Development log of a life-long coder

Building a browser-based app without JavaScript

For Lisp Game Jam (Spring 2023), I built a browser-based word scramble game without (technically) writing a single line of JavaScript. But that's a little bit misleading since Parenscript transpiled my Common Lisp code into JavaScript at build time, so JavaScript was still used at run-time.

Lately, I've gotten to wondering: how interactive of an application can be built for the browser without any JavaScript whatsoever? (N.B. WebAssembly doesn't help since WebAssembly modules are loaded using JavaScript.)

For the record, my motivation is two-part:

  1. Mostly, I'm just curious if such a thing is possible
  2. But additionally, I find it slightly horrifying that browsing the web today requires multiple gigabytes of RAM--and I attribute much of that bloat to the operating system-sized browser runtime (and associated sandboxing) that supports ad delivery JavaScript


Unrelated to this project, I'd like to mention a service I ran across recently: SourceHut. It provides project hosting with two notable (and tangentially related to this article) features:

I'll admit I'm a little jealous that I didn't come up with this idea myself. It seems like the sort of thing the software development world needs these days.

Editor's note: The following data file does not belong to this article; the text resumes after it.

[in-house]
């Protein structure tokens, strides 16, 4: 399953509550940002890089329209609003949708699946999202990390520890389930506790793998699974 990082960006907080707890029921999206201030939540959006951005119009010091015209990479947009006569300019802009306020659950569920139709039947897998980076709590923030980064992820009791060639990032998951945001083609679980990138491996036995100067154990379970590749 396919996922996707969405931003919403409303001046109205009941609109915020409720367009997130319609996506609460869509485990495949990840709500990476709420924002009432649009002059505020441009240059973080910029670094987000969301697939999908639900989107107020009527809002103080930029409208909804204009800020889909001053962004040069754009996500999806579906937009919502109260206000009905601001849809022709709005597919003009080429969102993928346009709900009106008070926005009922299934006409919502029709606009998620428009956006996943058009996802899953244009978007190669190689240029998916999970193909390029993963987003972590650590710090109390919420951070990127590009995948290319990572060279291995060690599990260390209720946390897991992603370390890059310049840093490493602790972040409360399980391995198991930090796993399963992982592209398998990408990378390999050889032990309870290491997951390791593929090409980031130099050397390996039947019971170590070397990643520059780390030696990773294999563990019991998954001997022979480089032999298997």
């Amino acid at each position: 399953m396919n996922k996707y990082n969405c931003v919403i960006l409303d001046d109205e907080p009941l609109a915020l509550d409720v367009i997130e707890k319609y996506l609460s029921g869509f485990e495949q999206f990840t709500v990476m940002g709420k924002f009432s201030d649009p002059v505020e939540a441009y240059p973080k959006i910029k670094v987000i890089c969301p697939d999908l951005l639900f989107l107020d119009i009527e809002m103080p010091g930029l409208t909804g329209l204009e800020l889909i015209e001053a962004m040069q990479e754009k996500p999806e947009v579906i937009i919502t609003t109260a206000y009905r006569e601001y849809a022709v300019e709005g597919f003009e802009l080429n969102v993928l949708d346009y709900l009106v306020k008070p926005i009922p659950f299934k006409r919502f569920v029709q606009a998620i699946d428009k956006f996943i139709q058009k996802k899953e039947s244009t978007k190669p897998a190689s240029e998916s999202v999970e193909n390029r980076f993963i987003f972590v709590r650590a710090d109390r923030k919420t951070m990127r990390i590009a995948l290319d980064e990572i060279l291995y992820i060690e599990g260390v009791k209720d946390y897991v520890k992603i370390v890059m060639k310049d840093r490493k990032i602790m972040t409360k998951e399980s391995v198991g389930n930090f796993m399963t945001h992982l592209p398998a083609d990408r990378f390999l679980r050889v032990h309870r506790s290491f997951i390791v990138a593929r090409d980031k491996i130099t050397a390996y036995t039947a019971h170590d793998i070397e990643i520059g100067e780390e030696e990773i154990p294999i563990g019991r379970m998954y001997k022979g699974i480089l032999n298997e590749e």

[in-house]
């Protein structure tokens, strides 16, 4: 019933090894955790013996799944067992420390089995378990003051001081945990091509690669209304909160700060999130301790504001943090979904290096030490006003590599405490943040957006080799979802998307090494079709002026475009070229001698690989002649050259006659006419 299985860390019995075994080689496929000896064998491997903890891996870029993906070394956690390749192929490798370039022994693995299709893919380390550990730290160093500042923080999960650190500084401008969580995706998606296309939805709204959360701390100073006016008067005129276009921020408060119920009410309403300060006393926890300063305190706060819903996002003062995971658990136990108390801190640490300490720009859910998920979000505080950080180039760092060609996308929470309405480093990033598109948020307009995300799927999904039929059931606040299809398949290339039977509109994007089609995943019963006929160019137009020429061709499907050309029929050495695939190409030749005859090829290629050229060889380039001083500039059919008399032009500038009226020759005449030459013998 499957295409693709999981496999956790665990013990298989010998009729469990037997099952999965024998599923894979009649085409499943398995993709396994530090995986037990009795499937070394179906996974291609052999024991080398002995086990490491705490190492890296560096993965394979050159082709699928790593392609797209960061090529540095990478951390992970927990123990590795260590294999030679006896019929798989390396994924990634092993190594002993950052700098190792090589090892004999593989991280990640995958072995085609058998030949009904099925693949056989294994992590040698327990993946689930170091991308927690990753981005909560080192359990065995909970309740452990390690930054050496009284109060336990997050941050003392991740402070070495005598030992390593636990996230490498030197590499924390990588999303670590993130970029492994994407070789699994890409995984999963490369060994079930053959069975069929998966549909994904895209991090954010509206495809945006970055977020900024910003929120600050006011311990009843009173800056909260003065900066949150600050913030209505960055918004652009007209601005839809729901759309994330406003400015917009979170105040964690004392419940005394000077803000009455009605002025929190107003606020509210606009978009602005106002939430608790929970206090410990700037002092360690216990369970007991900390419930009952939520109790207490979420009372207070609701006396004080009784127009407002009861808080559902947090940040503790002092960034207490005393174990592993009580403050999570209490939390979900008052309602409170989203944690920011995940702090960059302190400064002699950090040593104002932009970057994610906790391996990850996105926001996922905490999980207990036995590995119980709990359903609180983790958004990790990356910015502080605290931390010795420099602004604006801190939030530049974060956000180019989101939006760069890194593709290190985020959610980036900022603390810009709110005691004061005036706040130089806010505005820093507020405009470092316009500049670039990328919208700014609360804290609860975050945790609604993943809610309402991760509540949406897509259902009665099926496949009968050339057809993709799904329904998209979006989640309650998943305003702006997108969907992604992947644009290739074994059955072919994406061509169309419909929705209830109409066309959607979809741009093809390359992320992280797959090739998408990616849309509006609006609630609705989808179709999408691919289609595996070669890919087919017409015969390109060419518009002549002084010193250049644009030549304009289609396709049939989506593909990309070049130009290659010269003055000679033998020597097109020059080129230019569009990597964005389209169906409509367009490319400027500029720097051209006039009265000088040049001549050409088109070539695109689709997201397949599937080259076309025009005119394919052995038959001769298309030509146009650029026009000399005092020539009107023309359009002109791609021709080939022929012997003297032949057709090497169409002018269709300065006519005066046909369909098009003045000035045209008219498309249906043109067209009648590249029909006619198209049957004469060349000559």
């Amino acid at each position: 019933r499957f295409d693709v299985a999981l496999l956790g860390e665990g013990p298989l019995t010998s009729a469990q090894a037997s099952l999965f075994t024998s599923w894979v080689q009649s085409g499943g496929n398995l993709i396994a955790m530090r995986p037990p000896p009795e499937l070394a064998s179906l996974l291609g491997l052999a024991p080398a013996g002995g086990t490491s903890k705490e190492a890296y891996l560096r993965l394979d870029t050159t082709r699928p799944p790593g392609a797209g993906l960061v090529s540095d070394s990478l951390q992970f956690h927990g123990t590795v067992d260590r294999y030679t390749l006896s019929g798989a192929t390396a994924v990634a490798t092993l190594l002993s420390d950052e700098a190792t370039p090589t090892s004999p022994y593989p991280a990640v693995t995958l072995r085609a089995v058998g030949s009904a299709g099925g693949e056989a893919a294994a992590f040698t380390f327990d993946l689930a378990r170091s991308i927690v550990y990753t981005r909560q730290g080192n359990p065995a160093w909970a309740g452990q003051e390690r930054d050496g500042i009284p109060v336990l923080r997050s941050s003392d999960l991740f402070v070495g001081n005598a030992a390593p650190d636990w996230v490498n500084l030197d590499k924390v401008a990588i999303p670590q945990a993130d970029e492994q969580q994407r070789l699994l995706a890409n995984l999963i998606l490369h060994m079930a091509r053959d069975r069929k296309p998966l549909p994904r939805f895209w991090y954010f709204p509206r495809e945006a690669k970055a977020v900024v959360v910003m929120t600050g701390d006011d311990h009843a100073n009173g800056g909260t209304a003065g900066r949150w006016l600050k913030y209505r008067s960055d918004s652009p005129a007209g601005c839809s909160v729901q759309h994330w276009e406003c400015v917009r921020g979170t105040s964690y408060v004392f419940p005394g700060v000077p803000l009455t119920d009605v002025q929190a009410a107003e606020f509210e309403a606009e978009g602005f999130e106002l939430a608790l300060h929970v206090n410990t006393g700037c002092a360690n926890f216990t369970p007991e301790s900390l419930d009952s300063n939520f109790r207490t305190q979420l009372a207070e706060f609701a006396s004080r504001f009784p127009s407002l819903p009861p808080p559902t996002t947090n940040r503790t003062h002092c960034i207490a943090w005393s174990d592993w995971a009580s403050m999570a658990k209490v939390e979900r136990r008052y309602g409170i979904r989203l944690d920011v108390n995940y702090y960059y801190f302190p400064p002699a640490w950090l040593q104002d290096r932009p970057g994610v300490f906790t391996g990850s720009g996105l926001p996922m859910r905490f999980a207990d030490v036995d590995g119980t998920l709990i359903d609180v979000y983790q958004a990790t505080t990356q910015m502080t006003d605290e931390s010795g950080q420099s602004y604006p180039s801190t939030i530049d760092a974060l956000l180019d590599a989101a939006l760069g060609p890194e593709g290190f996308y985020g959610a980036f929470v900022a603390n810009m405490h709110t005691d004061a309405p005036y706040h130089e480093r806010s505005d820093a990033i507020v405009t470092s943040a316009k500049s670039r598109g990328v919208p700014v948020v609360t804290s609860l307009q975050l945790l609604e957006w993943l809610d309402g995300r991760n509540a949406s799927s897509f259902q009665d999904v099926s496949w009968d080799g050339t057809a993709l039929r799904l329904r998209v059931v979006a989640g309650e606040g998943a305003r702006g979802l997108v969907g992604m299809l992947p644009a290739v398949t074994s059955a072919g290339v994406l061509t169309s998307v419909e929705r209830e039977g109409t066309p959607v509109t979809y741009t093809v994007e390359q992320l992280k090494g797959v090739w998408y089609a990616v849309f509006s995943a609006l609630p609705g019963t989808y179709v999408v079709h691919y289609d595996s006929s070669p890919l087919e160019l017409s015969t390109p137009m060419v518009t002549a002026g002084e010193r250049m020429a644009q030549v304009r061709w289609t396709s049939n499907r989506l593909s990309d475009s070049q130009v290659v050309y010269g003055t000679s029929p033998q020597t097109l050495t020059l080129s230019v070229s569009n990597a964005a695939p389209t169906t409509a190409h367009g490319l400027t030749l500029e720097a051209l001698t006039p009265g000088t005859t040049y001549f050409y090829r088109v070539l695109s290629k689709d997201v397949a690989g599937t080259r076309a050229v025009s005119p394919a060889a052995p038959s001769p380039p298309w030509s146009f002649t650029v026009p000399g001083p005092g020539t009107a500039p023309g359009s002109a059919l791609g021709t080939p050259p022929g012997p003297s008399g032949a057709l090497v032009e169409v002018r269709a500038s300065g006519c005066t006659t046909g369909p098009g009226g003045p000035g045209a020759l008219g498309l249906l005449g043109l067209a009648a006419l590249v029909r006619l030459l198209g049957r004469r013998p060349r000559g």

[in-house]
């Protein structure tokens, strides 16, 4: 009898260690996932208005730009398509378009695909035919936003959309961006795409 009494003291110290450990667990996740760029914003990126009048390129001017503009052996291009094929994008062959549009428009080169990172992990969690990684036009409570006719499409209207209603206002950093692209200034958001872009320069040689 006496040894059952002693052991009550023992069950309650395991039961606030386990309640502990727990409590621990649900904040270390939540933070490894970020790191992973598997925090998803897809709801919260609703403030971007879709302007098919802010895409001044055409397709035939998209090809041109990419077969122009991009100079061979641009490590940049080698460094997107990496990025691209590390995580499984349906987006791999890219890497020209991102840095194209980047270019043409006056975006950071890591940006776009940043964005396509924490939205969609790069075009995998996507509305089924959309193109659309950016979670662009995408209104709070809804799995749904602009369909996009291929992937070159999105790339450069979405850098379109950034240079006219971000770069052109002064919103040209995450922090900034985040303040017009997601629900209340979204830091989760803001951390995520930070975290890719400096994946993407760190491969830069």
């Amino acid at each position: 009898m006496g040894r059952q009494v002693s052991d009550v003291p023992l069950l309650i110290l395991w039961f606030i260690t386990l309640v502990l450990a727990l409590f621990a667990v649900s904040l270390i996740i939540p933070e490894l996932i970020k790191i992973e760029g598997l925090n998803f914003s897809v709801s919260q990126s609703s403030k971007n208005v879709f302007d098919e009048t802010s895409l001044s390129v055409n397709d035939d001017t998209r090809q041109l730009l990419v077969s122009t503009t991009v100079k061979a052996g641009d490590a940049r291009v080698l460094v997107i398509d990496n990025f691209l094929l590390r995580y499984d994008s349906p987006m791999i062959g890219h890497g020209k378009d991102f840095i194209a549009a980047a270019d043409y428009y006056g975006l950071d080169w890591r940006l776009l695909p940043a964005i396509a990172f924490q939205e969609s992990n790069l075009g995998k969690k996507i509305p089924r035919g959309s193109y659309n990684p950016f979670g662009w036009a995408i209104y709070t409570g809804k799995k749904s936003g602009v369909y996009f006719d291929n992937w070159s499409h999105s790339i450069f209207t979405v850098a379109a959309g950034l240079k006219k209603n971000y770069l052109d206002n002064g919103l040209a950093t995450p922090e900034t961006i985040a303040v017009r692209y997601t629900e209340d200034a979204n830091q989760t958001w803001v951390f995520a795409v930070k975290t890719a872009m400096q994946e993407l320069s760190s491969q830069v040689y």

But back to the task at hand...

HTML forms to the rescue!

The World Wide Web worked fine prior to JavaScript. I'm not sure when HTML forms were added to the HTML "standard", but for the sake of argument, I'm assuming that forms existed prior to JavaScript being widely supported. Using form submission, it's possible for browsers to have a two-way communication channel with a web site, so interactive web applications clearly don't require JavaScript.

Having said that, form submission reloads the entire web page, so the experience is decidedly seamful. Additionally, form submission is user-initiated, so there's no way for the application to update its UI in the absence of user input.

Can we do better?

Potential solution: chunked transfer encoding and frames

I'm not sure where I first heard the story, but there are tales of browser-based, JavaScript-free chat apps that use chunked transfer encoding to append to an HTML page, along with an HTML frame element that uses form submission to trigger the transfer of said appendages chunks that are appended to the page.

It's unclear to me what the motivation was behind these apps. Did they predate JavaScript? Did they need to support unscriptable browsers? Did their users frequently have JavaScript disabled (perhaps for privacy or security reasons)?

Regardless, I see no obvious reason why this approach wouldn't work for building an interactive web app without JavaScript. Who knows, it might even be possible to use some fancy CSS rules to make it appear as though part of a page is being updated instead of just appended to.

So does it work?

I don't know! But I'm planning to find out, so stay tuned...